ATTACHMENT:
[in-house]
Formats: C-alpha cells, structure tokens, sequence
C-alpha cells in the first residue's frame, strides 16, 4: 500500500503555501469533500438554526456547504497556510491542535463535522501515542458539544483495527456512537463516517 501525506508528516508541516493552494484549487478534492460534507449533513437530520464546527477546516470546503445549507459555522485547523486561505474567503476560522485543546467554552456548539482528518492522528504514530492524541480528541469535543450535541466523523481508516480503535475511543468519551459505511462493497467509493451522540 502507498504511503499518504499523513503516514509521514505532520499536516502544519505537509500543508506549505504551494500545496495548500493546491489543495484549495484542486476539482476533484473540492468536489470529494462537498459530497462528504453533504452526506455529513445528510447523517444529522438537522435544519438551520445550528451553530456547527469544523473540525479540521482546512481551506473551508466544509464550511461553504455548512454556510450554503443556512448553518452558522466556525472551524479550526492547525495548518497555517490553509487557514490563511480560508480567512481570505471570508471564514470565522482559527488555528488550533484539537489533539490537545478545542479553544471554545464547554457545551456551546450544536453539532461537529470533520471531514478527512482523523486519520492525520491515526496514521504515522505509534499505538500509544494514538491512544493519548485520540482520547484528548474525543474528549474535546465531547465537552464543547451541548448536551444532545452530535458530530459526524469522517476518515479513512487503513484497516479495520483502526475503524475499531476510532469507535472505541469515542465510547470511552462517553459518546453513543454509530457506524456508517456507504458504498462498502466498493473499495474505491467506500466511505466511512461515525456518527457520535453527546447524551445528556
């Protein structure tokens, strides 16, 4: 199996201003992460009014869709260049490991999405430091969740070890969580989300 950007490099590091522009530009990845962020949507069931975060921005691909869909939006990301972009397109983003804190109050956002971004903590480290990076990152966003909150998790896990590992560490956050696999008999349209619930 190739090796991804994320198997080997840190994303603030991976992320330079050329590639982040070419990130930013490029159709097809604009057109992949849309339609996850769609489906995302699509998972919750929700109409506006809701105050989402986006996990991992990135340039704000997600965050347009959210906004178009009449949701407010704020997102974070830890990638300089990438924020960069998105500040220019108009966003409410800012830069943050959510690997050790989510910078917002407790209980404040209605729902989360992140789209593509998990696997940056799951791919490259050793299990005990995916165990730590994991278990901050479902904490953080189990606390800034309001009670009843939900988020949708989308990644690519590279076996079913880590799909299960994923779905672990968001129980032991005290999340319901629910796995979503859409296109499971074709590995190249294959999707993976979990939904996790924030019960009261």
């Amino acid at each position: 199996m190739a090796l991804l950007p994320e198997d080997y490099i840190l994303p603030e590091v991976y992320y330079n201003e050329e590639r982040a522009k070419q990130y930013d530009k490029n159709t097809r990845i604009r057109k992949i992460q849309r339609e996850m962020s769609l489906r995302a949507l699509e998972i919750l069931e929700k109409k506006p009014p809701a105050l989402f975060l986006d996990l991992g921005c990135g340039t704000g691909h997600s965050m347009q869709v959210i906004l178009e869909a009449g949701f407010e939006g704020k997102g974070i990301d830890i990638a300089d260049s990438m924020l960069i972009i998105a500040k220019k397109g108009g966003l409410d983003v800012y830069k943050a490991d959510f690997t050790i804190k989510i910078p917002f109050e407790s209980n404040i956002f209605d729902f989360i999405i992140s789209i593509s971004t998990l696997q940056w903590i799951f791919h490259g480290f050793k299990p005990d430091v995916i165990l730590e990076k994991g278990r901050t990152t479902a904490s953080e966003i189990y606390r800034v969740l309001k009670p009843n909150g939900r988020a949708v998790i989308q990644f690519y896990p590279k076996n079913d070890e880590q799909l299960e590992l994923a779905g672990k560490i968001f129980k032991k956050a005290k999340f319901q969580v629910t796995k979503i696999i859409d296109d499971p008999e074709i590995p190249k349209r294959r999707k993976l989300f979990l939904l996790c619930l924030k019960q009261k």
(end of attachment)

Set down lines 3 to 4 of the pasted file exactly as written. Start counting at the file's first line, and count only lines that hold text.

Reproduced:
C-alpha cells in the first residue's frame, strides 16, 4: 500500500503555501469533500438554526456547504497556510491542535463535522501515542458539544483495527456512537463516517 501525506508528516508541516493552494484549487478534492460534507449533513437530520464546527477546516470546503445549507459555522485547523486561505474567503476560522485543546467554552456548539482528518492522528504514530492524541480528541469535543450535541466523523481508516480503535475511543468519551459505511462493497467509493451522540 502507498504511503499518504499523513503516514509521514505532520499536516502544519505537509500543508506549505504551494500545496495548500493546491489543495484549495484542486476539482476533484473540492468536489470529494462537498459530497462528504453533504452526506455529513445528510447523517444529522438537522435544519438551520445550528451553530456547527469544523473540525479540521482546512481551506473551508466544509464550511461553504455548512454556510450554503443556512448553518452558522466556525472551524479550526492547525495548518497555517490553509487557514490563511480560508480567512481570505471570508471564514470565522482559527488555528488550533484539537489533539490537545478545542479553544471554545464547554457545551456551546450544536453539532461537529470533520471531514478527512482523523486519520492525520491515526496514521504515522505509534499505538500509544494514538491512544493519548485520540482520547484528548474525543474528549474535546465531547465537552464543547451541548448536551444532545452530535458530530459526524469522517476518515479513512487503513484497516479495520483502526475503524475499531476510532469507535472505541469515542465510547470511552462517553459518546453513543454509530457506524456508517456507504458504498462498502466498493473499495474505491467506500466511505466511512461515525456518527457520535453527546447524551445528556
């Protein structure tokens, strides 16, 4: 199996201003992460009014869709260049490991999405430091969740070890969580989300 950007490099590091522009530009990845962020949507069931975060921005691909869909939006990301972009397109983003804190109050956002971004903590480290990076990152966003909150998790896990590992560490956050696999008999349209619930 190739090796991804994320198997080997840190994303603030991976992320330079050329590639982040070419990130930013490029159709097809604009057109992949849309339609996850769609489906995302699509998972919750929700109409506006809701105050989402986006996990991992990135340039704000997600965050347009959210906004178009009449949701407010704020997102974070830890990638300089990438924020960069998105500040220019108009966003409410800012830069943050959510690997050790989510910078917002407790209980404040209605729902989360992140789209593509998990696997940056799951791919490259050793299990005990995916165990730590994991278990901050479902904490953080189990606390800034309001009670009843939900988020949708989308990644690519590279076996079913880590799909299960994923779905672990968001129980032991005290999340319901629910796995979503859409296109499971074709590995190249294959999707993976979990939904996790924030019960009261």